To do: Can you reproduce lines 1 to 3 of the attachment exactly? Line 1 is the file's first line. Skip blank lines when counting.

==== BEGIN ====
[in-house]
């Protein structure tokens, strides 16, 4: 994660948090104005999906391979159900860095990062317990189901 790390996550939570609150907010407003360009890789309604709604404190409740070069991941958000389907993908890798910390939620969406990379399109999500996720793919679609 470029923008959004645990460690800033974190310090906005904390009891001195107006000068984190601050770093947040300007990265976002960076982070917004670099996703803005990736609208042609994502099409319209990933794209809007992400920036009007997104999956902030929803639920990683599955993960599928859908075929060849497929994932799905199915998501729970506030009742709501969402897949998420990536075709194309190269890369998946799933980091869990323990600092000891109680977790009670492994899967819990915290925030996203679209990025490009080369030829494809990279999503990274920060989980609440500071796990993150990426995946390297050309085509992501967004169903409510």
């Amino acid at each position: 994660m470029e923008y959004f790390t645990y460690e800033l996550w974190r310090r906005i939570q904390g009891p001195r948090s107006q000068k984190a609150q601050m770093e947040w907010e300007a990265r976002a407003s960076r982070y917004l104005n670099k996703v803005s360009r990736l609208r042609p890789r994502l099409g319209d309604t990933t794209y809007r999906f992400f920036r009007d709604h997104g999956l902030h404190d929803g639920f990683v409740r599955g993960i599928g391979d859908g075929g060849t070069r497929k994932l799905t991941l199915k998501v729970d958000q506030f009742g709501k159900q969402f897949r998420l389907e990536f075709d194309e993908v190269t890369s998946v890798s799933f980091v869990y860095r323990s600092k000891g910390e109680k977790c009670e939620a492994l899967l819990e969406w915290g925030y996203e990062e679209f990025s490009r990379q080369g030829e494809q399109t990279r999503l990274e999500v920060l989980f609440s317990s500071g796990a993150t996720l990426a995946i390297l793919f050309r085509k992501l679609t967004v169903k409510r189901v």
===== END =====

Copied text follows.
[in-house]
């Protein structure tokens, strides 16, 4: 994660948090104005999906391979159900860095990062317990189901 790390996550939570609150907010407003360009890789309604709604404190409740070069991941958000389907993908890798910390939620969406990379399109999500996720793919679609 470029923008959004645990460690800033974190310090906005904390009891001195107006000068984190601050770093947040300007990265976002960076982070917004670099996703803005990736609208042609994502099409319209990933794209809007992400920036009007997104999956902030929803639920990683599955993960599928859908075929060849497929994932799905199915998501729970506030009742709501969402897949998420990536075709194309190269890369998946799933980091869990323990600092000891109680977790009670492994899967819990915290925030996203679209990025490009080369030829494809990279999503990274920060989980609440500071796990993150990426995946390297050309085509992501967004169903409510």
């Amino acid at each position: 994660m470029e923008y959004f790390t645990y460690e800033l996550w974190r310090r906005i939570q904390g009891p001195r948090s107006q000068k984190a609150q601050m770093e947040w907010e300007a990265r976002a407003s960076r982070y917004l104005n670099k996703v803005s360009r990736l609208r042609p890789r994502l099409g319209d309604t990933t794209y809007r999906f992400f920036r009007d709604h997104g999956l902030h404190d929803g639920f990683v409740r599955g993960i599928g391979d859908g075929g060849t070069r497929k994932l799905t991941l199915k998501v729970d958000q506030f009742g709501k159900q969402f897949r998420l389907e990536f075709d194309e993908v190269t890369s998946v890798s799933f980091v869990y860095r323990s600092k000891g910390e109680k977790c009670e939620a492994l899967l819990e969406w915290g925030y996203e990062e679209f990025s490009r990379q080369g030829e494809q399109t990279r999503l990274e999500v920060l989980f609440s317990s500071g796990a993150t996720l990426a995946i390297l793919f050309r085509k992501l679609t967004v169903k409510r189901v």